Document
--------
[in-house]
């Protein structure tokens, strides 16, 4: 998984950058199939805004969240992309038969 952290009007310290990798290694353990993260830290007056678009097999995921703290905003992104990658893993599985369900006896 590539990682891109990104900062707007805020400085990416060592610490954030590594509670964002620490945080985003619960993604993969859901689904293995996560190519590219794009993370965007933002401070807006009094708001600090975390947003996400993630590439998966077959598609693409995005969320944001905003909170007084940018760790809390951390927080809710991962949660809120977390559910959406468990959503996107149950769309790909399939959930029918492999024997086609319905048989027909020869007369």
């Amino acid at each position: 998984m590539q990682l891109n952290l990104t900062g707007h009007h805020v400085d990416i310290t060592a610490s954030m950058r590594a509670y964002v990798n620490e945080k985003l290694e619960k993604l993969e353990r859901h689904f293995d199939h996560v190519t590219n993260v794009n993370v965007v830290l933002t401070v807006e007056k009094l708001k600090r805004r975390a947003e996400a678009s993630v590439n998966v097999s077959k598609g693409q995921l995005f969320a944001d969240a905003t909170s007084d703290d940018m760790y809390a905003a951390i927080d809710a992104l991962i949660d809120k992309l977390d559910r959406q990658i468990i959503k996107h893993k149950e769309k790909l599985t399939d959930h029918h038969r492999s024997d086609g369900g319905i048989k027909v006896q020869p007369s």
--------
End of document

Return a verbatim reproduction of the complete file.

[in-house]
């Protein structure tokens, strides 16, 4: 998984950058199939805004969240992309038969 952290009007310290990798290694353990993260830290007056678009097999995921703290905003992104990658893993599985369900006896 590539990682891109990104900062707007805020400085990416060592610490954030590594509670964002620490945080985003619960993604993969859901689904293995996560190519590219794009993370965007933002401070807006009094708001600090975390947003996400993630590439998966077959598609693409995005969320944001905003909170007084940018760790809390951390927080809710991962949660809120977390559910959406468990959503996107149950769309790909399939959930029918492999024997086609319905048989027909020869007369």
């Amino acid at each position: 998984m590539q990682l891109n952290l990104t900062g707007h009007h805020v400085d990416i310290t060592a610490s954030m950058r590594a509670y964002v990798n620490e945080k985003l290694e619960k993604l993969e353990r859901h689904f293995d199939h996560v190519t590219n993260v794009n993370v965007v830290l933002t401070v807006e007056k009094l708001k600090r805004r975390a947003e996400a678009s993630v590439n998966v097999s077959k598609g693409q995921l995005f969320a944001d969240a905003t909170s007084d703290d940018m760790y809390a905003a951390i927080d809710a992104l991962i949660d809120k992309l977390d559910r959406q990658i468990i959503k996107h893993k149950e769309k790909l599985t399939d959930h029918h038969r492999s024997d086609g369900g319905i048989k027909v006896q020869p007369s």